Alternative Heroes

Agata Pyzik, Poor But Sexy: Culture Clashes in Europe East and West

Zero Books, 310pp, £15.99, ISBN 9781780993942

reviewed by Sebastian Truskolaski

Agata Pyzik’s Poor But Sexy is a timely and personal rumination on the explosive culture clashes between Eastern and Western Europe. Over the course of five thematically arranged chapters, the author discusses a wide range of examples from art and popular culture, prodding at the fault-lines on the European map left by the dismantling of the ‘iron curtain’. The overall sentiment of the book points in two directions: on the one hand, it expresses the pervasive sense that, after 1989, the newly elected governments of Eastern Europe tended to throw out the child with the proverbial bathwater by instituting policies motivated by a blanket opposition to ‘communism’. That is to say, the transition to capitalism in the ex-Soviet ‘bloc’ came at the expense of a welfare system, whose brutal dismantling has left many in dire straits. On the other hand, the book contains an imperative to re-appraise some of the lessons drawn from the ‘dustbin of history’. To this effect, Pyzik turns to the démodé artefacts from socialist Eastern Europe: Polish lifestyle magazines from the 1960s, such as Ty i Ja – for example – serve as case studies. Poor But Sexy thus recalls something of Walter Benjamin’s surrealist dictum: to reclaim the revolutionary energies of the past in the outmoded, ‘the objects that have begun to be extinct’. From this perspective, the book oscillates between two questions: how does ‘the West’ perceive ‘the East’, and how does ‘the East’ perceive itself? This framework allows Pyzik to unfold her meandering reflections on everything from the ‘Wizz-Air generation’ to the actuality of socialist realism.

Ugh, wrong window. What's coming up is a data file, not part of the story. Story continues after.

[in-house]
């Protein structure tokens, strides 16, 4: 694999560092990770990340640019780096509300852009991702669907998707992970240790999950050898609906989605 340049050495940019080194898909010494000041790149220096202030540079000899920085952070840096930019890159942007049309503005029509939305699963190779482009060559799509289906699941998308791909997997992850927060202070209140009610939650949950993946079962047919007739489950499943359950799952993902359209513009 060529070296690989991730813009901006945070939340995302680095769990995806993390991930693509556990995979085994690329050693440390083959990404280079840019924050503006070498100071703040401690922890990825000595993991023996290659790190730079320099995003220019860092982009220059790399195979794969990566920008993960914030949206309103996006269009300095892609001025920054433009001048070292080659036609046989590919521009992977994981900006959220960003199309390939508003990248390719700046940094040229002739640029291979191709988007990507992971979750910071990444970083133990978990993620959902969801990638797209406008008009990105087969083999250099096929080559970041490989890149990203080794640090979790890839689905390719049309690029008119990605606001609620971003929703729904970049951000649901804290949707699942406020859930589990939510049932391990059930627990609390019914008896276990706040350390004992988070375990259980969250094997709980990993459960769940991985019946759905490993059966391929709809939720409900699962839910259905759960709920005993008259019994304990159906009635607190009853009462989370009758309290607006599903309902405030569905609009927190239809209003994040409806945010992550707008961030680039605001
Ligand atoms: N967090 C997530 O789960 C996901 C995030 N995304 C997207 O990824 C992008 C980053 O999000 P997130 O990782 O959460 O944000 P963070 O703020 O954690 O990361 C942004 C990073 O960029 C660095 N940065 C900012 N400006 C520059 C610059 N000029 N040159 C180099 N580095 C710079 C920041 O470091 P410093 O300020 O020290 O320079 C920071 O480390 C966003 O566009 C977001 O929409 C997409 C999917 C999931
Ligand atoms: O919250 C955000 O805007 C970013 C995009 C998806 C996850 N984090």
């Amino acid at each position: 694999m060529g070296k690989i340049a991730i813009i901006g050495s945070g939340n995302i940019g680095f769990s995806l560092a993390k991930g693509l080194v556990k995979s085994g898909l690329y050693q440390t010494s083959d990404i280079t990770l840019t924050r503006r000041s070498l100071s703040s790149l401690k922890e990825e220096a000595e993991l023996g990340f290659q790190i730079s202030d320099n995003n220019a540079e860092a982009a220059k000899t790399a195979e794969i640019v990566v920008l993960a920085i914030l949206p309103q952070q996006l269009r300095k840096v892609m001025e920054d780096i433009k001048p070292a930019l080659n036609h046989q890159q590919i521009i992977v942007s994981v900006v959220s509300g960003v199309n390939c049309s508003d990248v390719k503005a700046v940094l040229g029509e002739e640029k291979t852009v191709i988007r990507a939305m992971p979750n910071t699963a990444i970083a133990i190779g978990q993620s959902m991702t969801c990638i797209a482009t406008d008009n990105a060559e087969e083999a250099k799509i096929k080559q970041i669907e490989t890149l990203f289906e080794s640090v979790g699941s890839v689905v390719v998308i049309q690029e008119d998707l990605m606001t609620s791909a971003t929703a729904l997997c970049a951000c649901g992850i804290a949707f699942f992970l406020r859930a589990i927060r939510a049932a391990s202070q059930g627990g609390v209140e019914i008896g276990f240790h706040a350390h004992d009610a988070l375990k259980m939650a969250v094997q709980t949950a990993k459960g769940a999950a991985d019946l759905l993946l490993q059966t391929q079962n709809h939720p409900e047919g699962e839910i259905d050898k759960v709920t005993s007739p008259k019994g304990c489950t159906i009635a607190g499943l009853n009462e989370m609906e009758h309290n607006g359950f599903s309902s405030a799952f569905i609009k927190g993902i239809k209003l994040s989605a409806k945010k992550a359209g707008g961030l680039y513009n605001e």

The first chapter, ‘Welcome to the House of Fear’, consists of a series of aphorisms on the state of Eastern Europe, from ’89 to the present, with an emphasis on Pyzik’s native Poland. Here Pyzik flits between the many coordinates of her book: her account of the Ostalgie phenomenon, for instance, is followed by an excursus on the UrbEx industry in Chernobyl; her description of an appearance by the Solidarnosc-activist, Jacek Kuron, at the opening of Warsaw’s first McDonald’s restaurant comes after a reflection on the Polish tendency to justify anti-Semitism with anti-communism. Musings on architecture and memory sit beside passages on films by Krzysztof Kieslowski, the proliferation of prostitution and the haunting of Communist ghosts. The chapter is fragmented, kaleidoscopic. Its overall tenor, however, is discernible from a section titled ‘The Polish Miracle’, where Pyzik cites an article from the German news weekly, Der Spiegel: ‘Germans used to think of Poland as a country full of car thieves and post-communist drabness,’ we are told. Indeed, the saying ‘Kaum gestohlen schon in Polen’ [barely stolen, already in Poland] used to do the rounds in Germany during the 90s – a period of fierce liberalisation east of the river Oder. As Pyzik notes, ‘this perception of the former East as a (…) sick place, needing (…) help/advice/political intervention is enduring.’ It is only gradually being displaced by an equally troubling discourse under the banner of ‘new Europe’, to borrow Donald Rumsfeld’s term. Thus, the Spiegel article continues: ‘on the eve of hosting the European Football Championship’ in 2012, Poland ‘has become the most astonishing success story in Eastern Europe.’ ‘Success’, here, is, of course, equated with the implementation of austerity measures, slashing provisions in healthcare, education, pensions and culture – the remnants of the socialist past. So much, then, for the Polish miracle.